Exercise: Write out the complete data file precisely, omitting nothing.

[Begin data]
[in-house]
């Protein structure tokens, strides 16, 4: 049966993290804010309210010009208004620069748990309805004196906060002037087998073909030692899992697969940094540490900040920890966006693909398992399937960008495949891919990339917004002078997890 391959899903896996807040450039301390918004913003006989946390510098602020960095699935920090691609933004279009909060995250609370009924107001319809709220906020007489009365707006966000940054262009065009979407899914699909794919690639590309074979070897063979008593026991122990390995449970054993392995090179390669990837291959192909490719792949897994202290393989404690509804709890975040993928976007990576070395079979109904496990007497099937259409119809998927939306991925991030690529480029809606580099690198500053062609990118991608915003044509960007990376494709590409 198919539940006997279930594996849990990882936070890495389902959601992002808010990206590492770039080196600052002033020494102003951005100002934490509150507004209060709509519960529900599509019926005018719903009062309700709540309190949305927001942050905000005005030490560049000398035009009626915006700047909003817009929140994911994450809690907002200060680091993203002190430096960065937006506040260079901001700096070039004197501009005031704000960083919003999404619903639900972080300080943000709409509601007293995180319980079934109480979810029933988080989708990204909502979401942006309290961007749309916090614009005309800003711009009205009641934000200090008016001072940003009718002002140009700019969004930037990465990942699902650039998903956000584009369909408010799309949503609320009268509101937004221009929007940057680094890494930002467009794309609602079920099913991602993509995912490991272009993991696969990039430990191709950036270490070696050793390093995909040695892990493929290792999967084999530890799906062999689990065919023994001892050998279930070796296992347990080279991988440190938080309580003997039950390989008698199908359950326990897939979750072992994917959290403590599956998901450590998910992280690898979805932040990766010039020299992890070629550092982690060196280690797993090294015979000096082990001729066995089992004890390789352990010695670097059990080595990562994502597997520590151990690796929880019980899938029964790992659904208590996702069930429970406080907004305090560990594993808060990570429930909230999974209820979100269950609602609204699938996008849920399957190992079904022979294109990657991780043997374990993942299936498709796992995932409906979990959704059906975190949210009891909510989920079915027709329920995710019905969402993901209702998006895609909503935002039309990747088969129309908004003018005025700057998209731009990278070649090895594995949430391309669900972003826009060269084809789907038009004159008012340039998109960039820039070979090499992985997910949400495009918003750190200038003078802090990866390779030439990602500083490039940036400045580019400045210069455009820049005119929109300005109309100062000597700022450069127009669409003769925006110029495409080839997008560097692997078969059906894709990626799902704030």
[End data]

[in-house]
């Protein structure tokens, strides 16, 4: 049966993290804010309210010009208004620069748990309805004196906060002037087998073909030692899992697969940094540490900040920890966006693909398992399937960008495949891919990339917004002078997890 391959899903896996807040450039301390918004913003006989946390510098602020960095699935920090691609933004279009909060995250609370009924107001319809709220906020007489009365707006966000940054262009065009979407899914699909794919690639590309074979070897063979008593026991122990390995449970054993392995090179390669990837291959192909490719792949897994202290393989404690509804709890975040993928976007990576070395079979109904496990007497099937259409119809998927939306991925991030690529480029809606580099690198500053062609990118991608915003044509960007990376494709590409 198919539940006997279930594996849990990882936070890495389902959601992002808010990206590492770039080196600052002033020494102003951005100002934490509150507004209060709509519960529900599509019926005018719903009062309700709540309190949305927001942050905000005005030490560049000398035009009626915006700047909003817009929140994911994450809690907002200060680091993203002190430096960065937006506040260079901001700096070039004197501009005031704000960083919003999404619903639900972080300080943000709409509601007293995180319980079934109480979810029933988080989708990204909502979401942006309290961007749309916090614009005309800003711009009205009641934000200090008016001072940003009718002002140009700019969004930037990465990942699902650039998903956000584009369909408010799309949503609320009268509101937004221009929007940057680094890494930002467009794309609602079920099913991602993509995912490991272009993991696969990039430990191709950036270490070696050793390093995909040695892990493929290792999967084999530890799906062999689990065919023994001892050998279930070796296992347990080279991988440190938080309580003997039950390989008698199908359950326990897939979750072992994917959290403590599956998901450590998910992280690898979805932040990766010039020299992890070629550092982690060196280690797993090294015979000096082990001729066995089992004890390789352990010695670097059990080595990562994502597997520590151990690796929880019980899938029964790992659904208590996702069930429970406080907004305090560990594993808060990570429930909230999974209820979100269950609602609204699938996008849920399957190992079904022979294109990657991780043997374990993942299936498709796992995932409906979990959704059906975190949210009891909510989920079915027709329920995710019905969402993901209702998006895609909503935002039309990747088969129309908004003018005025700057998209731009990278070649090895594995949430391309669900972003826009060269084809789907038009004159008012340039998109960039820039070979090499992985997910949400495009918003750190200038003078802090990866390779030439990602500083490039940036400045580019400045210069455009820049005119929109300005109309100062000597700022450069127009669409003769925006110029495409080839997008560097692997078969059906894709990626799902704030």